the boy problem2 April 29


The Art of Unprofessional Art by Kami Kinard

I almost started a business once called The Frustrated Artist, because that’s what I was. I had just enough talent to think of amazing ideas, but not enough talent to pull them off. My artistic visions were absolutely perfect – but only in my head. Being a frustrated artist held me back for a long time because I didn’t think I could do anything productive with my minimal talent.

But then I learned that instead of wishing for talent I didn’t have, I should embrace the talent I did have. So when I was writing my novels, THE BOY PROJECT (Scholastic 2012) and THE BOY PROBLEM (which releases today!), I decided to take some of those absolutely perfect images from my head and tried to put them onto paper. The results wouldn’t be perfect, but at least they might help an editor see my vision for potential art.

Here is a drawing from THE BOY PROBLEM where Tabbi, the main character, drops the cheese from a pizza and interprets it as a good sign.

©Kami Kinard 2014

©Kami Kinard 2014


Deciding to give my unprofessional art a chance was one of the best things I ever did, because my sketches did help communicate my vision! Many of my original sketches were included in THE BOY PROJECT, and almost all of the images in THE BOY PROBLEM are my sketches. They still aren’t perfect. But very few people are able to create perfect art, and those are the professionals! It worked to put my flawed drawings in these diary formatted novels with middle school aged narrators because they were not, after all, professionals. So today, the day THE BOY PROBLEM is released; I thought I’d share an unprofessional art lesson with those of you who are game.

I’m one of those people who believes that creativity and art are good for the human spirit, and I haven’t met a student yet who doesn’t enjoy drawing when given the chance. So I often include a little art lesson when I talk to students about character. I love this no-fail lesson because it is a way for students to feel like their creative efforts are successful. If you are a teacher, a book-lover, a writer, or you just want to feel successful about something, grab a pencil and paper and let’s get started.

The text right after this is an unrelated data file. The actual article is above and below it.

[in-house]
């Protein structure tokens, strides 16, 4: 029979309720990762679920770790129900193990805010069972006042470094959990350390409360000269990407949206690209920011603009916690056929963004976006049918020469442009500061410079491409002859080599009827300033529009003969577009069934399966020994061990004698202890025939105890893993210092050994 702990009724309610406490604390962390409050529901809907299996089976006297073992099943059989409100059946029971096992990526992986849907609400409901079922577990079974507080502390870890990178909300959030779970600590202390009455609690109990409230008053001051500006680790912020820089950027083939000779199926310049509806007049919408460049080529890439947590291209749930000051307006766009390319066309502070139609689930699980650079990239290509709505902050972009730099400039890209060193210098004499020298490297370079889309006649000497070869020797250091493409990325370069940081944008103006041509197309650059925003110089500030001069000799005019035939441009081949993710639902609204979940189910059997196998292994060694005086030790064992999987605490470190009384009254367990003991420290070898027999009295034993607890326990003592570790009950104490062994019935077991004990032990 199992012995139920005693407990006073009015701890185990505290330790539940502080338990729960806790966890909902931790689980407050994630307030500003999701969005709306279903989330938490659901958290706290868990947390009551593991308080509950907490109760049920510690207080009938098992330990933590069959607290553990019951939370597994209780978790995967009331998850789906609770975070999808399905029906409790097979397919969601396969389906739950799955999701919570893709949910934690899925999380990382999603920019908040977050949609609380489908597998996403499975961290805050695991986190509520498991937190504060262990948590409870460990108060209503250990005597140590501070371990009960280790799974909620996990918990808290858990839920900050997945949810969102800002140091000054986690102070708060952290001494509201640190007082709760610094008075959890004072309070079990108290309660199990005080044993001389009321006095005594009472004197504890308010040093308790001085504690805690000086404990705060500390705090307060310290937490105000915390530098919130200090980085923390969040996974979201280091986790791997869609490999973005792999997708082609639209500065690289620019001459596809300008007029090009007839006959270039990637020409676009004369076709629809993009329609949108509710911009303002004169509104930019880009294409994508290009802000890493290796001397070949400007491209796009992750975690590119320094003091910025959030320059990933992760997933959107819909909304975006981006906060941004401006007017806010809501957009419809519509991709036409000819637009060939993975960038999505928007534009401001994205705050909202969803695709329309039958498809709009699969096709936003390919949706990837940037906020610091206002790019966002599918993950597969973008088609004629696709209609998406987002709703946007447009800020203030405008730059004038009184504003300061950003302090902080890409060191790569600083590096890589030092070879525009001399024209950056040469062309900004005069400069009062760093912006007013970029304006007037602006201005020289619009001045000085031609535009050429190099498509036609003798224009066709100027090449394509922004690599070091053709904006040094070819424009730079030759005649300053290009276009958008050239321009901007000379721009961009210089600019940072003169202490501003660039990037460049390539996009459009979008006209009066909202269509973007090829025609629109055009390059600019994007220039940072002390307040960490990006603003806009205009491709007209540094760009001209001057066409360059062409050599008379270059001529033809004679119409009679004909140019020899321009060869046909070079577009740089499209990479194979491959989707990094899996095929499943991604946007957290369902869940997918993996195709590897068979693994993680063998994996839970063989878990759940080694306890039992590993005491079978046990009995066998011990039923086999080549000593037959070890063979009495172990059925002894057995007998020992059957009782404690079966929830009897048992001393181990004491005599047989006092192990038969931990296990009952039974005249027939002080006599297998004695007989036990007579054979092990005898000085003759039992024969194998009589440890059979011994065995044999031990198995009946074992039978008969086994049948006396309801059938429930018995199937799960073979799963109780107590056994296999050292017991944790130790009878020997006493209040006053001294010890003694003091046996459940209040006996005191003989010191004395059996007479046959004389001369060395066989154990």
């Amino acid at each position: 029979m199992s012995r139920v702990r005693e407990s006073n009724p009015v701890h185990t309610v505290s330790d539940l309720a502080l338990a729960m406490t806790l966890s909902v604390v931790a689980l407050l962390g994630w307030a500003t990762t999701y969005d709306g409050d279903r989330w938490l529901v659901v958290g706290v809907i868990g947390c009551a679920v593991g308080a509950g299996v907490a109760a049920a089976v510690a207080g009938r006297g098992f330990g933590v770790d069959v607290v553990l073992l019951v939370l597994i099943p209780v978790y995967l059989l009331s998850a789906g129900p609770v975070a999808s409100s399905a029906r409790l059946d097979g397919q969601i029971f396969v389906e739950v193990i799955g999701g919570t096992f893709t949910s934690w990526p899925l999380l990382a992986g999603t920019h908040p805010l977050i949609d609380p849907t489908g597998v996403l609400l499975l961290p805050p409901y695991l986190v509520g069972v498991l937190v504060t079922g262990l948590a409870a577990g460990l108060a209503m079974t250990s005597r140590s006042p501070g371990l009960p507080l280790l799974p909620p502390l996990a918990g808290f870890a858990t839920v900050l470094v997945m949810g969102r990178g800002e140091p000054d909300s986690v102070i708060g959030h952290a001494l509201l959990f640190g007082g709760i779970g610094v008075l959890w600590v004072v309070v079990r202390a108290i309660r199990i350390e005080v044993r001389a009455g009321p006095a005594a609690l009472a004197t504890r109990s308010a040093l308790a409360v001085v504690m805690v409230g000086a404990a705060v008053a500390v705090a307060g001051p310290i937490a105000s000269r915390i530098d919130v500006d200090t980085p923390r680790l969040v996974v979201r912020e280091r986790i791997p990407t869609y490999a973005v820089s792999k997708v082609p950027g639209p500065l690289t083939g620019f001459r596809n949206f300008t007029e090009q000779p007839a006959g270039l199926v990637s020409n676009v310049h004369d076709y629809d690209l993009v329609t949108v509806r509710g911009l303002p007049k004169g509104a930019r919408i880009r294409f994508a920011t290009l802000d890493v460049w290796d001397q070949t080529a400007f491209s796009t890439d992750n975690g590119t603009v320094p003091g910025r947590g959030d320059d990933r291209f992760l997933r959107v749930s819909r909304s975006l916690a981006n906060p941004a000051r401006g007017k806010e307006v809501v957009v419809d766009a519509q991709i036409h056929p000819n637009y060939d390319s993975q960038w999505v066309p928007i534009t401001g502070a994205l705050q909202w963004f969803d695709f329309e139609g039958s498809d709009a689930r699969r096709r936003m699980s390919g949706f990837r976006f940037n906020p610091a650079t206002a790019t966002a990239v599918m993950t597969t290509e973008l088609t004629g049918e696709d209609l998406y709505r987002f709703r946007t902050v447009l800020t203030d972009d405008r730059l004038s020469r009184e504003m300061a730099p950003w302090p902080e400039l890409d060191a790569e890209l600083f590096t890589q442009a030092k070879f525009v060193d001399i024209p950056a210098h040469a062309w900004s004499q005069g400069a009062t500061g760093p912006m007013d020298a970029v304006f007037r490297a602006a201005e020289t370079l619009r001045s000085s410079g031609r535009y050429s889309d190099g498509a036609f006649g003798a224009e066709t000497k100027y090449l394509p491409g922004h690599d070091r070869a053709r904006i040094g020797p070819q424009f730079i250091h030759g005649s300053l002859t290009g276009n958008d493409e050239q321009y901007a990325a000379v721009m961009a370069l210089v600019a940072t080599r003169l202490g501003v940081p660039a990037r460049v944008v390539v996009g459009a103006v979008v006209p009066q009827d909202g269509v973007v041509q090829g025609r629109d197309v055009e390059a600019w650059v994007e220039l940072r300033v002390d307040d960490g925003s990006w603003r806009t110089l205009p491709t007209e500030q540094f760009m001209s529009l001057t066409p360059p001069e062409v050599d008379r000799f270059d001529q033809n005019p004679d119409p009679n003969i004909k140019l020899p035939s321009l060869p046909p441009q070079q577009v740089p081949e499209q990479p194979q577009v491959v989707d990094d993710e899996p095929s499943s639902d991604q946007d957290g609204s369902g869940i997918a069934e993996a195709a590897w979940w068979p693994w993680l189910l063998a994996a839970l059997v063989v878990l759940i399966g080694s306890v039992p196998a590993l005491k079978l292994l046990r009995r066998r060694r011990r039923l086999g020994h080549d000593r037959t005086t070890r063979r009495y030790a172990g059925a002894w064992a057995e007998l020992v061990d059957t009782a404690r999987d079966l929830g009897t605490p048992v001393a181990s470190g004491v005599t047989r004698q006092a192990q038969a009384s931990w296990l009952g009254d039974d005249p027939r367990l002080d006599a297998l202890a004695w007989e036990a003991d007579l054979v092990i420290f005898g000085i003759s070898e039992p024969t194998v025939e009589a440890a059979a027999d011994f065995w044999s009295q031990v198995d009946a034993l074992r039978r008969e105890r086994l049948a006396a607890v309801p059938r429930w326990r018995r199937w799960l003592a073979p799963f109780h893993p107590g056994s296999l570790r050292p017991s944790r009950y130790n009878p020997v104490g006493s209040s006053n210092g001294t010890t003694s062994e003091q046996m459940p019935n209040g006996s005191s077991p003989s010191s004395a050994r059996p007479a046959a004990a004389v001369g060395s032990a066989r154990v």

Ready? Draw four circles on the page like the ones below.

image 1

Yay! You did it! Success!

Next, we are going to draw four kinds of faces in those circles. Faces like these:


image 2


Here are some formulas to help you draw them.

  1. Cute = wide set eyes + small U-shaped mouth
  2. Angry = small eyes + downward slanting eyebrows + downturned mouth
  3. Sad = closed eyes + wide open downturned mouth + tears
  4. Happy = round eyes + wide upturned mouth

You did it, didn’t you? And students can too! So now the truly creative part comes in. Think of each of these faces as a character. What can be added to them that would add interest to a story? Could one have a scar like Harry Potter? Will you give one thick glasses like the ones worn by legally blind Paul Fisher from Tangerine by Edward Bloor. Think about how the things you add might help develop a character’s story. Remember, Harry’s scar isn’t just there for looks, it causes him to experience pain when Voldermort is particularly emotional, which helps Harry combat Voldermort in the later books of the series. And Paul Fisher’s story is driven by his vision loss – coping with it and the cause of it.

Maybe you don’t want to give your character unusual looks. Consider a prop that might help him or her instead. Where would Katniss Everdeen be without her bow and quiver? Where would Dwight be without his Origami Yoda?

So add whatever you want to those faces. Create interesting characters. Like me, you can use this exercise as a writing prompt. Then, once you (or your students) have created characters, let the stories begin!

Thank you for helping me celebrate the release of THE BOY PROBLEM… and art!

head shot 1Kami Kinard is the author of The Boy Project and The Boy Problem (which releases today!) both from Scholastic . Other than being a writer, she has been a camp counselor,  a bookseller, a preschool teacher, and a high school English teacher. She is known for making ridiculous analogies, an obscure talent that serves her well. You can learn more about Kami and her books at You can find her on her blog, on Twitter as @kamikinard and Facebook at


Click on the image above to read Mr. Sharp’s interview!

Click on the image above to read Mr. Sharp’s interview!


Click on the image above to visit Mr. Schu’s post – the book trailer + book giveaway!

Click on the image above to visit Mr. Schu’s post – the book trailer + book giveaway!